Those who choose promiscuity over monogamy often have their fair share of excuses.

The results of a Binghamton University research study suggest that a new item may belong on their lists: genetics.

BU researchers have come up with a theory that links sexual promiscuity and infidelity to variations in a gene, meaning the reason some people have uncommitted sex and cheat while others stay monogamous may come down to biology.

Variations in the D4 polymorphism, or DRD4 gene, could be one of the determining factors in a person’s sexual behavior, according to Justin Garcia, a SUNY doctoral diversity fellow in the laboratory of evolutionary anthropology and health at BU who led the team of researchers.

The DRD4 gene has been linked, through previous studies, to feel-good, sensation-seeking behavior such as the use of alcohol, illegal drugs and gambling. This is because variations in the gene influence how readily the body accepts dopamine.

When dopamine is released in the body, it causes pleasure, which is where the sexual promiscuity issue comes into play.

“Dopamine is a neurotransmitter that is believed to have numerous effects, such as an influence on reward-seeking behavior and addiction,” said Anthony Fiumera, assistant professor of biological sciences at BU. “So it is not surprising that it may impact mating choices in humans.”

According to Garcia, who teaches Human Sexuality and a seminar titled “Bioculture of Love” at BU, the motivation for uncommitted sex stems from a system of pleasure and reward — the reward being the dopamine.

“In cases of uncommitted sex, the risks are high, the rewards substantial and the motivation variable — all elements that ensure a dopamine rush,” Garcia said.

In his study, Garcia and his team collected a detailed history of the sexual behavior and relationships of 181 BU undergraduate students. This, along with samples of their DNA, allowed them to determine that variations of the gene in question can influence behavior.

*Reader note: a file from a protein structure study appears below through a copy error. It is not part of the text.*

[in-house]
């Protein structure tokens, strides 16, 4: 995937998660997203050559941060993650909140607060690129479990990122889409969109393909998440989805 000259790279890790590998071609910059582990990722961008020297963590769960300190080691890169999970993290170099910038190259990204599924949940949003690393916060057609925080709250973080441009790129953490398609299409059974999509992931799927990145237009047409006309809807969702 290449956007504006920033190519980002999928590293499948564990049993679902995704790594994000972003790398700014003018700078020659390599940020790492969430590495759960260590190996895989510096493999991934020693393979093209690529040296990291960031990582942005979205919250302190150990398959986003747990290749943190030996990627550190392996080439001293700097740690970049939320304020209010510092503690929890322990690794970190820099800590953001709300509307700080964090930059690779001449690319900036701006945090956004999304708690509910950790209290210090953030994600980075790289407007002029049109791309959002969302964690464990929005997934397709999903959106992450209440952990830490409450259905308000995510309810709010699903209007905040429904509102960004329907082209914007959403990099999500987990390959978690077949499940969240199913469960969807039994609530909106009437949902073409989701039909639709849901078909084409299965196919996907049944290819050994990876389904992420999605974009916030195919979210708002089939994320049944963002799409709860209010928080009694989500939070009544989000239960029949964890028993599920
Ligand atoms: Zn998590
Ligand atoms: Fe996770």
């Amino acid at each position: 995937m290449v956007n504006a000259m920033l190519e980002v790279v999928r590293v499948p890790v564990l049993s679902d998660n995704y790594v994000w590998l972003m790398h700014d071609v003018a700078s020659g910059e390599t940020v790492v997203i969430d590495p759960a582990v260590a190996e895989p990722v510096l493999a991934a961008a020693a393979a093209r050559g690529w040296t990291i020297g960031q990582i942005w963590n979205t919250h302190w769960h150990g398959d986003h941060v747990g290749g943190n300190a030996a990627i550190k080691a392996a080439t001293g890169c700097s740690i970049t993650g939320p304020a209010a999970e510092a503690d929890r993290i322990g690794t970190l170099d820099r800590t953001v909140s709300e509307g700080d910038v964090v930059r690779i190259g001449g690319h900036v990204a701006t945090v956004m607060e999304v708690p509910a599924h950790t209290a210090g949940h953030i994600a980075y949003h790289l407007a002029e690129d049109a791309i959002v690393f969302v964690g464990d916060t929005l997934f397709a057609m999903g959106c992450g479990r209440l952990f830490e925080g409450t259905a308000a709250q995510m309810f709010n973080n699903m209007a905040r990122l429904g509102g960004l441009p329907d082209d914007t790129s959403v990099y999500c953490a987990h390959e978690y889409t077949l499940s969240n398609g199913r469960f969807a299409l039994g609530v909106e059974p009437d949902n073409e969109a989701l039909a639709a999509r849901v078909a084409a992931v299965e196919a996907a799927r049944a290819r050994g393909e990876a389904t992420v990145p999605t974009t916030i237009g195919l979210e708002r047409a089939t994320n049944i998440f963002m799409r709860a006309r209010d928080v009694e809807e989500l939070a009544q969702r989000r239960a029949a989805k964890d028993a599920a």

“What we found was that individuals with a certain variant of the DRD4 gene were more likely to have a history of uncommitted sex, including one-night stands and acts of infidelity,” Garcia said.

The results of the study showed that students with the genetic variation were twice as likely as those without it to engage in sexually promiscuous behavior. In addition, 50 percent of those with the gene variation had been unfaithful in a relationship, while only 22 percent of those without the variation had.

But the results may indicate something of a contradiction. Because the DRD4 variation and desire for a dopamine rush can function independently from the desire for a committed relationship, the data suggests that someone can deeply care for their partner and still be unfaithful.

Even so, both Fiumera and Garcia cautioned against using genetics as an excuse for the behavior.

“The study doesn’t let transgressors off the hook,” Garcia said. “These relationships are associative, which means that not everyone with this genotype will have one-night stands or commit infidelity. Indeed, many people without this genotype still have one-night stands and commit infidelity. The study merely suggests that a much higher proportion of those with this genetic type are likely to engage in these behaviors.”

Fiumera echoed this statement.

“I don’t think my wife, also a geneticist here at Binghamton, would accept ‘my genes made me do it’ as an excuse,” he said.

Using the results, Garcia and his team of researchers plan to further explore the significance of their findings through a series of follow-ups and related studies.

“First, we plan to replicate this study on a larger sample and look at several other genetic markers,” Garcia said. “We will continue our work on hookup behavior, infidelity and romantic love.”